(Water Towers, 1980 - Bernd and Hilla Becher)
Sheldrake’s first chapter wrestles with complexity and diversity of place which makes it very difficult to pin down in theory and perhaps in practice as well.
Essentially, place “refers not simply to geographical location but to a dialectical relationship between environment and human narrative. Place is space that has the capacity to be remembered and to evoke what is most precious.” Sheldrake is already weeding through common misconceptions of place as simple location as is used in common language today. Secondly, Sheldrake accurately points out the dialectic between the environment and humanity and its reciprocity. Humanity shapes and cultivates its environment which simultaneously impacts its local residents. Sheldrake also leans heavily upon narrative structured remembering and history accounts through Paul Ricouer. A third component of Sheldrake’s theology of place is rooted, to use a metaphor of place, in the evoking of what is precious. What is precious and how does this work? Memory and imagination, formed in the liturgy by the Eucharist will likely play a prominent role in answering these questions.
As I considered the “dialectical” component of Sheldrake’s work, I began to think about Genesis and the creation stories. God offers Adam dominion over creation and not domination. But in our technological age, have we lost the understanding of the “give and take” relationship we have with the environment? Has the earth become another means toward personal and global fulfillment? Another entity that those in power enact said power upon? Do we only recognize the reciprocity in the midst of tragedies such as the tsunami, hurricanes, tornados, and draughts?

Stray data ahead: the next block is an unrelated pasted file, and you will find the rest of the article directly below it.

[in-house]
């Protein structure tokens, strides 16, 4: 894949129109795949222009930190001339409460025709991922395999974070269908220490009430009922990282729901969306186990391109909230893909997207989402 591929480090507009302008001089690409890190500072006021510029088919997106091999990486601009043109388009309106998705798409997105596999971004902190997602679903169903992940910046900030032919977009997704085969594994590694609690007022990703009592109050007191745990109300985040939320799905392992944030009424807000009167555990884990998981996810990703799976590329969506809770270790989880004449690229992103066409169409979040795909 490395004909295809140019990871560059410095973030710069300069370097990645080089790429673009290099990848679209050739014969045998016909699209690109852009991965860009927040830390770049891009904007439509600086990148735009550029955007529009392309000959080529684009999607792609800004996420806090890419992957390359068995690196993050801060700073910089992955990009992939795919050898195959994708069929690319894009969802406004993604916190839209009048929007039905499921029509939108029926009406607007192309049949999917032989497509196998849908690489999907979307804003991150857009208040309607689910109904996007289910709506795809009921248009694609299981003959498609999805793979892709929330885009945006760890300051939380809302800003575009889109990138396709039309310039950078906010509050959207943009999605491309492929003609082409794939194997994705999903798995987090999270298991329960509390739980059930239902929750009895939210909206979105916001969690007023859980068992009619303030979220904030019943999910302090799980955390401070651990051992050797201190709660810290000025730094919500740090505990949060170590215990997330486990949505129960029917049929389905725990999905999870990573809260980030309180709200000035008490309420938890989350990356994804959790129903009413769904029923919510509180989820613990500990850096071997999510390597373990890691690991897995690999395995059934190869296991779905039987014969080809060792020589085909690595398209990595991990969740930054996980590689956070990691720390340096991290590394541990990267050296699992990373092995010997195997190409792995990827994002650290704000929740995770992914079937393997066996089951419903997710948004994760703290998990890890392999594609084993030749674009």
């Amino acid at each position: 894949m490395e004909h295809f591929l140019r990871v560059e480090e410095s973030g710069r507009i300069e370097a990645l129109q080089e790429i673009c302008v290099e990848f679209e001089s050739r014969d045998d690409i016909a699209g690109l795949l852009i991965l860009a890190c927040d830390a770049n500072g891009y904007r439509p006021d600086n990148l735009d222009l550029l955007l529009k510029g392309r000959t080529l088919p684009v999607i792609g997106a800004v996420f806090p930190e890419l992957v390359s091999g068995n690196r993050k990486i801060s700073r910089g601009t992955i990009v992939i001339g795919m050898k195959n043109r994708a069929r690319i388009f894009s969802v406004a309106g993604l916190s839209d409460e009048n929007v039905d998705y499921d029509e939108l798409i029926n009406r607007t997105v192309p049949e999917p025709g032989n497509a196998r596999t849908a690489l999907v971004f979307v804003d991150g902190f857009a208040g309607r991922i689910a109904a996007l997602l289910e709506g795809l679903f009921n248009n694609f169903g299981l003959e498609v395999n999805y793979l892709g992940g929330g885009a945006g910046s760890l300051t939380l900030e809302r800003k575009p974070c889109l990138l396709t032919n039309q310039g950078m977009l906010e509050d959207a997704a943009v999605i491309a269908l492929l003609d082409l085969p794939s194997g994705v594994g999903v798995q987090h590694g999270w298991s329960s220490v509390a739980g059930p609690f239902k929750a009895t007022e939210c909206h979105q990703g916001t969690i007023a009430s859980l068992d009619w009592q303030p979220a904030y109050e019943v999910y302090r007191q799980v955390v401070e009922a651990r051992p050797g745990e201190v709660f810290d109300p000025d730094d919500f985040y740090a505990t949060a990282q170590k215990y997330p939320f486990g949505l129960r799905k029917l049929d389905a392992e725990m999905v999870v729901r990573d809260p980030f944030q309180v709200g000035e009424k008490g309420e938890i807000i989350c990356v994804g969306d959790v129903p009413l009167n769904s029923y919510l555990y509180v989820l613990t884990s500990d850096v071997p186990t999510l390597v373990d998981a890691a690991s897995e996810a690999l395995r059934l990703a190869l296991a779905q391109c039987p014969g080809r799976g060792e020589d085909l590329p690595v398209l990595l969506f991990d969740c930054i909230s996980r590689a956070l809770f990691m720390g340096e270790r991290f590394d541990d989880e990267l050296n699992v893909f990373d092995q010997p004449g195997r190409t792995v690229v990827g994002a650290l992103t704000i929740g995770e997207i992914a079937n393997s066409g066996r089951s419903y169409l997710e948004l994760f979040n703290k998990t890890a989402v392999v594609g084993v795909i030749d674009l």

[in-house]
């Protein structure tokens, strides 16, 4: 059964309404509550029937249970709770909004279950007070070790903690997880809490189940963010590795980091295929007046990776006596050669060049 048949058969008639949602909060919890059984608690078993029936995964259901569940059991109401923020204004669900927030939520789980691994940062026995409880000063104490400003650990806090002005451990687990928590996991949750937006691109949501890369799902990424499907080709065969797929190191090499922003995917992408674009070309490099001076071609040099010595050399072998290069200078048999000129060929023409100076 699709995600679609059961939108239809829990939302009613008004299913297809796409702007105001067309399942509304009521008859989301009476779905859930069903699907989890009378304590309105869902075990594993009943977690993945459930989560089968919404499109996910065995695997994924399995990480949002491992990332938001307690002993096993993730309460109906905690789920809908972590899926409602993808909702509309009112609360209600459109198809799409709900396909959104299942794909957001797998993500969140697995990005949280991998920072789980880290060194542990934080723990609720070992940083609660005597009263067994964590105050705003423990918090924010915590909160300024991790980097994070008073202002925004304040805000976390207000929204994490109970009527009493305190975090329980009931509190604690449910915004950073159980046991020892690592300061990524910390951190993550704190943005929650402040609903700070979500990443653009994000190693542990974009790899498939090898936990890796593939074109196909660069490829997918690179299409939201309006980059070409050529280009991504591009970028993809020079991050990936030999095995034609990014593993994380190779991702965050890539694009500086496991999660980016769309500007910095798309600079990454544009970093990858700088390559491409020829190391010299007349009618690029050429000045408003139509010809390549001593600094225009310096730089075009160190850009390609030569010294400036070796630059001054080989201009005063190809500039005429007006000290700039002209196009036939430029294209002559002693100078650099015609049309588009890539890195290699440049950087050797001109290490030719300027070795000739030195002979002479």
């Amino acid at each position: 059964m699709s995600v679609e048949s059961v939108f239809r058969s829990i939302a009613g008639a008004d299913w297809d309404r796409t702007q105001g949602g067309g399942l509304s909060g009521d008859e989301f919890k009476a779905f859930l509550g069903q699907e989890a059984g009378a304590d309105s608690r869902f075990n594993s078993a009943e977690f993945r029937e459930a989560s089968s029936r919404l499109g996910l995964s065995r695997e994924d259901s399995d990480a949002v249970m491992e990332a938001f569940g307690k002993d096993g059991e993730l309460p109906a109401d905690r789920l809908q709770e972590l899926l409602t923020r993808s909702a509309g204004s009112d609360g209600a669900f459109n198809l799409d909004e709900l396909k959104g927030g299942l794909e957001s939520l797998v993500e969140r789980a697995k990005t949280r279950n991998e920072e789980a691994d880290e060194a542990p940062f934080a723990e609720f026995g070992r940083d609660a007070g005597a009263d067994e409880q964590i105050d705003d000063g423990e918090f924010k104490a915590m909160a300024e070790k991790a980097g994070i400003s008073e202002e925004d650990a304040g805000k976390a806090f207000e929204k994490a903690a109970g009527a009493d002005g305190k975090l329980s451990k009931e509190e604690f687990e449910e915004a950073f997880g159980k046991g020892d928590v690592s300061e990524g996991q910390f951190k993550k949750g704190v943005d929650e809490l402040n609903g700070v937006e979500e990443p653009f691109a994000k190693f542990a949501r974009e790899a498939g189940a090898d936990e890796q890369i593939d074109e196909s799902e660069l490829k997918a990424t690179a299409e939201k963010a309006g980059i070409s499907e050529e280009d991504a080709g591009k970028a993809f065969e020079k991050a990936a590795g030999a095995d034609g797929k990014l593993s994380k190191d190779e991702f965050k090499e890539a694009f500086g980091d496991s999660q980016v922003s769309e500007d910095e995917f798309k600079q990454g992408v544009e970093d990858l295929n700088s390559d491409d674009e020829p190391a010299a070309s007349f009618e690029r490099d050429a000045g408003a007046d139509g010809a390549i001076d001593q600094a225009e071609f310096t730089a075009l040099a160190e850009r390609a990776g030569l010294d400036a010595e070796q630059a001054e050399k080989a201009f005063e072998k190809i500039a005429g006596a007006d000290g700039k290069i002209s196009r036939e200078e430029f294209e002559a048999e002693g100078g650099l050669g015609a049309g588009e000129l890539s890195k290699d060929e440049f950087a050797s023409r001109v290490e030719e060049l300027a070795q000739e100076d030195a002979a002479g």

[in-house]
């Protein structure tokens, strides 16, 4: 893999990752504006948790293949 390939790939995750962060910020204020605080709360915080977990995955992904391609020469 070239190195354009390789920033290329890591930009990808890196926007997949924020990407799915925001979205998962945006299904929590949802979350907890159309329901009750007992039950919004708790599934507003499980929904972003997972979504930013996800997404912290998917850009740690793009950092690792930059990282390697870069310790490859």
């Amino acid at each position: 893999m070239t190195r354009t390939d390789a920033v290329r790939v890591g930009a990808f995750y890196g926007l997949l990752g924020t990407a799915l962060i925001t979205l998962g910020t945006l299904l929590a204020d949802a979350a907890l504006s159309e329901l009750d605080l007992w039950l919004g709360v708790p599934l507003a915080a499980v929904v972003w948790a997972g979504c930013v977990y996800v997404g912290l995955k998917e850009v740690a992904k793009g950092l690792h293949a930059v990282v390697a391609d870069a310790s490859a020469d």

So as I am reading Sheldrake’s work again I am continuing to direct my thoughts toward the New Topographics. In the introduction to my paper I’ve written,
“In 1975, William Jenkins, the Assistant Curator of 20th Century Photography at the George Eastman House gallery convened a landmark exhibit titled, “New Topographics: Photographs of a Man-Altered Landscape.” The ten invited photographers, each with a distinctive approach, shared a common aesthetic through which they worked. By shifting their lenses from the pristine and Edenic West found in the work of Ansel Adams and Edward Weston, they focused a documentary-like objective gaze upon the emerging banality of place under the shifting weight of industry and consumptive patterns. In turn, they ushered in a profound alteration in landscape photography. Despite the absence of humanity from the images, their work speaks prominently of anthropology and the human imprint upon the landscape.”
The subtitle caught my attention today after reading Sheldrake…”Photographs of a Man-Altered Landscape.” If you have not seen any of their work, a common feature is the lack of actual humanity. I cannot recall any images of humanity even being in the show. But the human foot/fingerprint is readily present. Here, most prominently is one half of the dialectic; human imprints upon the world. Only, in a few of Robert Adams photographs, are we subtly aware of nature’s push back into human endeavors.
 Philip Sheldrake, Spaces for the Sacred, p.1.
 Robert Adams, Lewis Baltz, Bernd & Hilla Becher, Joe Deal, Frank Gohlke, Nicholas Nixon, John Schott, Stephen Shore, Henry Wessel, Jr.